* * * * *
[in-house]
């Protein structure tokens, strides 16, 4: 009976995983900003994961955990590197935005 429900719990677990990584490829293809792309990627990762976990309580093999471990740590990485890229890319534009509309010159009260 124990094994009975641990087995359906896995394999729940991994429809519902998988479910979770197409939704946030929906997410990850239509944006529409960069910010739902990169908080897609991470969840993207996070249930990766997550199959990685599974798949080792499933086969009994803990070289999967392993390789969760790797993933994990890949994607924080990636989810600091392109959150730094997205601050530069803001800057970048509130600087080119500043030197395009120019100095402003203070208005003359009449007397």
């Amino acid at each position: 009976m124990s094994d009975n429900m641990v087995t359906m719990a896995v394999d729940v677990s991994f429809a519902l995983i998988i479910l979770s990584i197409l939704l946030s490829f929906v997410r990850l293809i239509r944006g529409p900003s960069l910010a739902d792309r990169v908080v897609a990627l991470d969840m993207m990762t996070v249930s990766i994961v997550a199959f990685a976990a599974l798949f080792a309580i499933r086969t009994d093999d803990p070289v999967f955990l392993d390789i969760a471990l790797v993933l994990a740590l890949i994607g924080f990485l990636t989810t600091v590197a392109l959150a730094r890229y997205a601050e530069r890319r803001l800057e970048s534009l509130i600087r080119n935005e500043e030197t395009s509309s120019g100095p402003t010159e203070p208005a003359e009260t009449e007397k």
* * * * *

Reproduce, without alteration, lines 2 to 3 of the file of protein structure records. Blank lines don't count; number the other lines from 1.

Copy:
């Protein structure tokens, strides 16, 4: 009976995983900003994961955990590197935005 429900719990677990990584490829293809792309990627990762976990309580093999471990740590990485890229890319534009509309010159009260 124990094994009975641990087995359906896995394999729940991994429809519902998988479910979770197409939704946030929906997410990850239509944006529409960069910010739902990169908080897609991470969840993207996070249930990766997550199959990685599974798949080792499933086969009994803990070289999967392993390789969760790797993933994990890949994607924080990636989810600091392109959150730094997205601050530069803001800057970048509130600087080119500043030197395009120019100095402003203070208005003359009449007397």
């Amino acid at each position: 009976m124990s094994d009975n429900m641990v087995t359906m719990a896995v394999d729940v677990s991994f429809a519902l995983i998988i479910l979770s990584i197409l939704l946030s490829f929906v997410r990850l293809i239509r944006g529409p900003s960069l910010a739902d792309r990169v908080v897609a990627l991470d969840m993207m990762t996070v249930s990766i994961v997550a199959f990685a976990a599974l798949f080792a309580i499933r086969t009994d093999d803990p070289v999967f955990l392993d390789i969760a471990l790797v993933l994990a740590l890949i994607g924080f990485l990636t989810t600091v590197a392109l959150a730094r890229y997205a601050e530069r890319r803001l800057e970048s534009l509130i600087r080119n935005e500043e030197t395009s509309s120019g100095p402003t010159e203070p208005a003359e009260t009449e007397k």